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Sunrise in Halong Bay, Vietnam © Travelwithmk.com

Sunrise in Halong Bay, Vietnam © Travelwithmk.com

Sunrise in Halong Bay, Vietnam © Travelwithmk.com

 

Follow Mei:

Traveler - Storyteller

Mei is a 30-something Archaeologist, born and raised in Luxembourg. Besides traveling, she loves eating sushi and stinky cheese (although not at the same time), as well as listening to Kerstin's funny stories while driving on long road trips. She's afraid of heights, but adores panoramic views. Her favorite places are those she chose to live in: Paris, Greece, San Francisco.

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33 Responses

  1. diapersinparadise
    | Reply

    I always enjoy reading your stories, Mei! They are so vibrant, and give such great context to your travels. We just traveled to Vietnam right before all the craziness of 2020 started. I had so many places I wanted to visit and limited time (and a 3 and 1 year old with me), so I was really nervous that I wouldn’t feel like the Halong Bay cruise was a good use of our time. We did 3-day-2-night. But I loved every minute of it – especially the stunning sunrises! It is really like nowhere else in the world. I’m glad that you loved it as well!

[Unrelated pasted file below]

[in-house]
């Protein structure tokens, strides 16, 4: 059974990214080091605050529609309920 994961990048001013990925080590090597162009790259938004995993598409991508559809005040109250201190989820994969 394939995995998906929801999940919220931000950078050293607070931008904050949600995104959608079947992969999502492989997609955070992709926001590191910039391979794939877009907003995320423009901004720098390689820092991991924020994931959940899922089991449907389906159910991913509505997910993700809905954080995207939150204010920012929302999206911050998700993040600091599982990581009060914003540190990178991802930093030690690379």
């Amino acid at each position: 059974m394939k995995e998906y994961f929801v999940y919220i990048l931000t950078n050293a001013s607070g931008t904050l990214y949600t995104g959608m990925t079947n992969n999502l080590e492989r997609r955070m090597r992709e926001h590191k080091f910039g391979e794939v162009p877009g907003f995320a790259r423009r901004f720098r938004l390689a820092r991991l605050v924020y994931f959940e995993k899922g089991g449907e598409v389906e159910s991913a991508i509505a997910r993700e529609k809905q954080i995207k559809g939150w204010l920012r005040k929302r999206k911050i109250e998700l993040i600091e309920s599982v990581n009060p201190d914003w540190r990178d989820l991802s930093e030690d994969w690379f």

• Mei and Kerstin
      | Reply

      Thank you so much! 🙂 You did good to stay in Halong for 2 nights. When we go back for another visit, we will certainly also stay longer.

  2. Laura
    | Reply

    You’re such an eloquent storyteller! You’r family’s past and association with Fleeing Vietnam made it all the more interesting. I felt like I was right there in Halong Bay with you. I visited about 10 years ago but unfortunately only for a day. This January though I had the opportunity to spend the night aboard a boat in Lan Ha Bay, which is equally photogenic. What luck you had that the weather cleared up!